The Veterans Administration, while tasked to be of service to all veterans, has been known to fall short of that lofty aim. The number of unemployed, homeless veterans is soaring and we keep hearing that their mental health issues aren’t being addressed.
For instance, a recent story — brought to light by Hal Donahue in the Huffington Post – defies logic and common sense. A brief history: in West Los Angeles, land was donated in 1888 to “establish, construct and permanently maintain” a national home for veterans. 400 acres of land in West Los Angeles is now a very valuable chunk of land.
The ACLU brought a class action lawsuit against the VA, after the Metabolic Studio wrote a position paper “Preserving A Home For Veterans” concerning the use of the Veterans Center land in West Los Angeles. According to a recent report by Dr. Sanjay Gupta for CNN, for almost a century, veteran facilities including housing, post office and other facilities were built there. According to the ACLU’s attorney on the case, Mark Rosenbaum, during the Vietnam era veterans were removed from the property.
The VA has leased parts of this property to various outside businesses, including a golf course, a college baseball stadium, theater and practice fields for the exclusive private school Brentwood. The ACLU lawsuit demands that this property be returned to the use of veterans. According to the position paper, this tract of land is restricted in usage under a deed of 1888 which stated that this property is for the use of veterans, specifically as a home for disabled veterans. We are told that the VA is going to renovate some of the buildings.
There are thousands of veterans who are homeless in Los Angeles, living on the streets, under bridges, and even sleeping in front of the gates of the very Veterans Center that is supposed to help them. The class-action suit is in mediation to try to resolve the situation, after a judge refused to throw out the case as was requested by the Department of Justice.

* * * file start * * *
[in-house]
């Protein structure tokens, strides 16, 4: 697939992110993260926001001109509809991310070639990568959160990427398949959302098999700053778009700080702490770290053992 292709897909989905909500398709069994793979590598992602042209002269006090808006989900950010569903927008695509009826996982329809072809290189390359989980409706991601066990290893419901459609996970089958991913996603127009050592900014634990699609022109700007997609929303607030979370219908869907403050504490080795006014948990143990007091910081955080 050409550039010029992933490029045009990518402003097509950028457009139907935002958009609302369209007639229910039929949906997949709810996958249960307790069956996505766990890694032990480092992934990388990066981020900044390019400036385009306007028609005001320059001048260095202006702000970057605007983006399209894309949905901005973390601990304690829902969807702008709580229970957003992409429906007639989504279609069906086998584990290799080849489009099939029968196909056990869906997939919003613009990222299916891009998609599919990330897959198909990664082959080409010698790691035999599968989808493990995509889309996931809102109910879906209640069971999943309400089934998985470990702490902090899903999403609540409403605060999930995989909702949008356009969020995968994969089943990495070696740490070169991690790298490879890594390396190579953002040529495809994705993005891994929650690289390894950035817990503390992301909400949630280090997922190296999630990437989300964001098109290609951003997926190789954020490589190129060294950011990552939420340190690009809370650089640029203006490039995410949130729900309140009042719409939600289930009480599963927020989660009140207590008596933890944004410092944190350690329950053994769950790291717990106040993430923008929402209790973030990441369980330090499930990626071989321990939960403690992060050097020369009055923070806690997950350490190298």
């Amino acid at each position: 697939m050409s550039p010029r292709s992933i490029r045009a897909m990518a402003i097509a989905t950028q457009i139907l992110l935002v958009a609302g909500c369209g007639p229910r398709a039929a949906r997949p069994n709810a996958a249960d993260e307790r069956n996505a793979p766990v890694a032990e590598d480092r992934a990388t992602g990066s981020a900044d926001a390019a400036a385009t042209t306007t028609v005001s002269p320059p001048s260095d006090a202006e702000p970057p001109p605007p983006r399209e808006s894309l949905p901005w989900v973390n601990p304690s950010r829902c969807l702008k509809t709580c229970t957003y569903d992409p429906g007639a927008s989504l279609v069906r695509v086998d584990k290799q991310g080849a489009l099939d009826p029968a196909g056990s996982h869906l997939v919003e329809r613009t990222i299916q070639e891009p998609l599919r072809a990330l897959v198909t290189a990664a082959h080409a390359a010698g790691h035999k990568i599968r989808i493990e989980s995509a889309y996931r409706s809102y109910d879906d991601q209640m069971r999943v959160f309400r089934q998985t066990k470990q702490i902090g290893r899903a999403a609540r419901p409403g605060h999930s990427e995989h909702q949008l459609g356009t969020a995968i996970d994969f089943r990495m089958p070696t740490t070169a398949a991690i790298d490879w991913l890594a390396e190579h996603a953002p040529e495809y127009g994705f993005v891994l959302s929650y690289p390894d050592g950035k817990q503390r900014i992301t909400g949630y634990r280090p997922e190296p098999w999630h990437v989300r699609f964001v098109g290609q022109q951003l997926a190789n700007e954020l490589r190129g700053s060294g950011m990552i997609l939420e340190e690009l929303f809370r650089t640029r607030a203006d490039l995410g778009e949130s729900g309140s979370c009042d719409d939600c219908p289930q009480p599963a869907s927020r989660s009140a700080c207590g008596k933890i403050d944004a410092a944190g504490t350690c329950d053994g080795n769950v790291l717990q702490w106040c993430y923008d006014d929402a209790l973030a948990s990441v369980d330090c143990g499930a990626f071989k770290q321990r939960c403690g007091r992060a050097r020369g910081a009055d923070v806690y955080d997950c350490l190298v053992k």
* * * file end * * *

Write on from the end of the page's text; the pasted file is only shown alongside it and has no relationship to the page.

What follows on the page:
Rosenbaum claims that a DOJ attorney has said that “We don’t believe that the VA has any authority or any responsibility to provide housing.” That statement is stunning. DOJ has refused to make any comments because the case is still pending but the chief of staff for the VA health system in LA has said he thinks the resources exist to “end homelessness for veterans” in LA.
A recent Veterans Affairs Department survey, released after Sen. Patty Murray of Washington requested it, showed that even the VA’s own providers find that there are “chronic inadequacies.” An op-ed in the New York Times discussed the report. in which 70.6 percent of the respondents to the study said their own facility “does not have adequate mental health staff to meet current Veteran demands for care.”
Even though the VA says that the data shows veterans can get an appointment within 14 days, they did realize that certain types of treatment that the respondents feel their patients require are not “as readily available,” as well shortages of specific providers such as case managers. The results also show that 46 percent reported a lack of off-hour appointments and that workload problems meant clinicians are being pulled away from direct care to conduct C&P exams.
The growing patient population (according to the report, from 2005–2010 the number rose by 39%) leads to 50.1% of respondents reporting that the growth in patient numbers meant mental health staffing shortages.
In the midst of this budget fight, in the midst of threatened cuts, we must continue to support our veterans and we must continue to pay our debt to them. Their wellbeing is a direct reflection on us and on our country. It is shameful that anyone is living on the streets without a safe, warm place to live.
It is even more shameful that a man or woman who served their country should be living on the street. When a service member returns and requests mental health services, or displays symptoms, they should not have to wait more than a week for treatment, they should not be told there is no room, no help, no one to help them. Hiring freezes should not mean a veteran cannot get the help they need.
Photo: Patrick Feller via flickr
Care2, Inc., its employees or advertisers.